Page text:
The year was welcomed by a number of weather disturbances which affected Mindanao. According to a Rappler report, an average of one typhoon every two years visited Mindanao between 1945 and 2010 as stated by the Manila Observatory (MO). Right after Typhoon Pablo (Bopha) claimed 1,067 lives and 834 people missing before 2012 ended, the first three typhoons of this year, Auring, Bising and Crising, caused storms signals to be raised in the region.

On the other hand, 222 people died from a 7.2 magnitude earthquake that hit the Southern Philippines on October 15. The quake left eight people missing and 976 injured. Famous historical landmarks and tourist spots, mostly churches, were also destroyed by the earthquake. According to the National Heritage Society, some of the national treasures that fell to the force of the quake were Basilica Minore del Santo Niño in Cebu and San Pedro Apostol church, the second oldest church in Bohol built in 1602.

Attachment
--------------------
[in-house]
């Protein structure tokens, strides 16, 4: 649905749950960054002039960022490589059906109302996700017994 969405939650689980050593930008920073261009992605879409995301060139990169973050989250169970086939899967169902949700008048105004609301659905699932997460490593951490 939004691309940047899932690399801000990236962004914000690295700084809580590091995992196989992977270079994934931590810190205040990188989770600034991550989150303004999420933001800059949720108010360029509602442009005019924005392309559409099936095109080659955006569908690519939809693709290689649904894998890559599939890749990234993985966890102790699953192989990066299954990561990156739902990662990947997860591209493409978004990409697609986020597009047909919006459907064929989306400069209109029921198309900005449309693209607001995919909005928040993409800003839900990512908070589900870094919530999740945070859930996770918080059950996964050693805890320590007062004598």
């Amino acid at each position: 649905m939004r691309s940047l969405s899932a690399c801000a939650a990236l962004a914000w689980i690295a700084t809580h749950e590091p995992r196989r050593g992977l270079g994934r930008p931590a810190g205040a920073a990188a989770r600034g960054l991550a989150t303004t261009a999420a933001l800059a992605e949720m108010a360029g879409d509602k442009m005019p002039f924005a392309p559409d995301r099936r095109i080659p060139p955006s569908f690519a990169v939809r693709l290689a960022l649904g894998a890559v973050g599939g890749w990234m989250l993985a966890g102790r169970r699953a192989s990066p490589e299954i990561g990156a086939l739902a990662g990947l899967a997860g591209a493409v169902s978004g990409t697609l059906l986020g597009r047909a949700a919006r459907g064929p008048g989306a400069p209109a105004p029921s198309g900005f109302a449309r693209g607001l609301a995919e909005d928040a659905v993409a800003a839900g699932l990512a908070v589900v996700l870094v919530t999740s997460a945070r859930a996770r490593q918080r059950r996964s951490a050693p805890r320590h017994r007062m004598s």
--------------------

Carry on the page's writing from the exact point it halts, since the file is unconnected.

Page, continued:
But the worst is yet to come when on November 8, Super Typhoon Yolanda (Haiyan) made its landfall on Central Philippines. The Philippine Atmospheric, Geophysical and Astronomical Services Administration (PAGASA), together with other concerned organizations, monitored the upcoming threat – but just as some journalists put it, no one is ever prepared for the kind of power the killer typhoon could bring.

Yolanda, driven by its ferocious winds and heavy rainfall, ripped the country causing massive devastation across the islands of Visayas. In an instant, the once progressive and lively island of Visayas turned out to be a stretch of devastation and sorrow.